VR could soon bridge the access gap in mental health

As the demand for mental health care rises, VR could be a key to increasing access.

The COVID-19 pandemic has led to a mental health crisis that the healthcare system is not staffed to address. Today, more people are in need of mental and behavioral healthcare than ever before: according to a global study conducted last year, the prevalence of major depressive disorder and anxiety disorders have increased by 28% and 26%, respectively, since the beginning of the pandemic.

This dramatic rise in demand for mental health services has overwhelmed a healthcare system that was already under-resourced. Psychotherapists are working around the clock to manage their swelling patient lists. In this field, saying “no” to people seeking treatment for themselves or their loved ones can be uniquely challenging. How do you turn down a mother whose child was discharged after a suicide attempt? How do you make a referral to another mental health provider when you know their waitlist is just as long as yours? Unfortunately, most of us have had to have these tough conversations with people who need our services. As therapists, we need another way to get people the treatment they need.

In response to increased demand for mental health services, a flurry of digital solutions have flooded the market. Many of these solutions are designed to be low-intensity, low-touch; they’re mental health apps and tools that provide guidance in mindfulness and meditation. They aren’t designed to treat people with full criterion mental health diagnoses, and they don’t require the touch of a mental health professional. They are a great resource for people who have more mild symptoms, are waiting for a psychotherapy slot, or are using them to supplement full-scale treatment. Other solutions, like teletherapy, are designed to be high-intensity, high-touch; they offer platforms that help connect patients to actual therapists. While these platforms bridge gaps in access to care and can help patients avoid waitlists, they still depend on the existing workforce.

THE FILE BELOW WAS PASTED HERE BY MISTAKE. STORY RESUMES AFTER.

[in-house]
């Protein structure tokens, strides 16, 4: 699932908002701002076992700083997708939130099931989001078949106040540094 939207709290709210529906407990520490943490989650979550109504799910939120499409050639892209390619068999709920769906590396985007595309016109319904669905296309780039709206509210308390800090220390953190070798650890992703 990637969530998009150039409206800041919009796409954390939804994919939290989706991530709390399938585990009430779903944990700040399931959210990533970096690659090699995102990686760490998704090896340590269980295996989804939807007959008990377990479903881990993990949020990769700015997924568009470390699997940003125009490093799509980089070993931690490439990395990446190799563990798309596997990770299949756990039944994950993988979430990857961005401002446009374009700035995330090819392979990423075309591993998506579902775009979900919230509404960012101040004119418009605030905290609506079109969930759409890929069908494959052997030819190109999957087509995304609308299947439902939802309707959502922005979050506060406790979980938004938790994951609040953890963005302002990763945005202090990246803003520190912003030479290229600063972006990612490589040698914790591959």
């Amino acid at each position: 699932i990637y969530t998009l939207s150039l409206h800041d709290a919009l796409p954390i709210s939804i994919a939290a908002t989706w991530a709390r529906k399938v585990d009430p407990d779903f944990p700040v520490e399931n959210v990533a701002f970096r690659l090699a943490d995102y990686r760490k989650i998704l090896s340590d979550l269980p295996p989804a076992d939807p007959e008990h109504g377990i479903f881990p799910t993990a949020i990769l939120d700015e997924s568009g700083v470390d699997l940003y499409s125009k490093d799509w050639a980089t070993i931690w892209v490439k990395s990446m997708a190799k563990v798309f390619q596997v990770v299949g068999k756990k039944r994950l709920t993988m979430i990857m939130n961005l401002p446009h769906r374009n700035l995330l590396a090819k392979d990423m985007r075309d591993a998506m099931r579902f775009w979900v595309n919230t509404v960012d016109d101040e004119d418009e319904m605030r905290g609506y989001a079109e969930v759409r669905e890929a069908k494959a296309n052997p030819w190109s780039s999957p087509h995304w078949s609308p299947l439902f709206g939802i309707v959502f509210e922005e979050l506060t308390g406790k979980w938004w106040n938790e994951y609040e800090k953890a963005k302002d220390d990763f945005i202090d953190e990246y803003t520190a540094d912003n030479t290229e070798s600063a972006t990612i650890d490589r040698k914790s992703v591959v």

Virtual reality (VR) may be the magic antidote to mental health’s supply-demand crisis. It is a high-intensity, low-touch alternative: it has the ability to create immersive intervention experiences built on the foundations of empirically-supported psychotherapies without heavy reliance on psychotherapists.

VR could revolutionize the way people experience therapy

When people think of VR in a mental and behavioral health setting, many visualize receiving therapy from a practitioner virtually. This is a misconception.

Twenty years ago, therapists began utilizing VR treatments for exposure therapy, the front-line intervention for avoidance, because it offered better control over a patient’s environment than traditional treatment (treating aerophobia virtually is much easier and more cost-effective than joining patients on round-trip flights). Even then, these were not freestanding interventions featuring virtual therapists. Rather, they were enhancements to in-person therapy; patients would sit in an office with their therapist and were exposed to their fears and phobias using VR.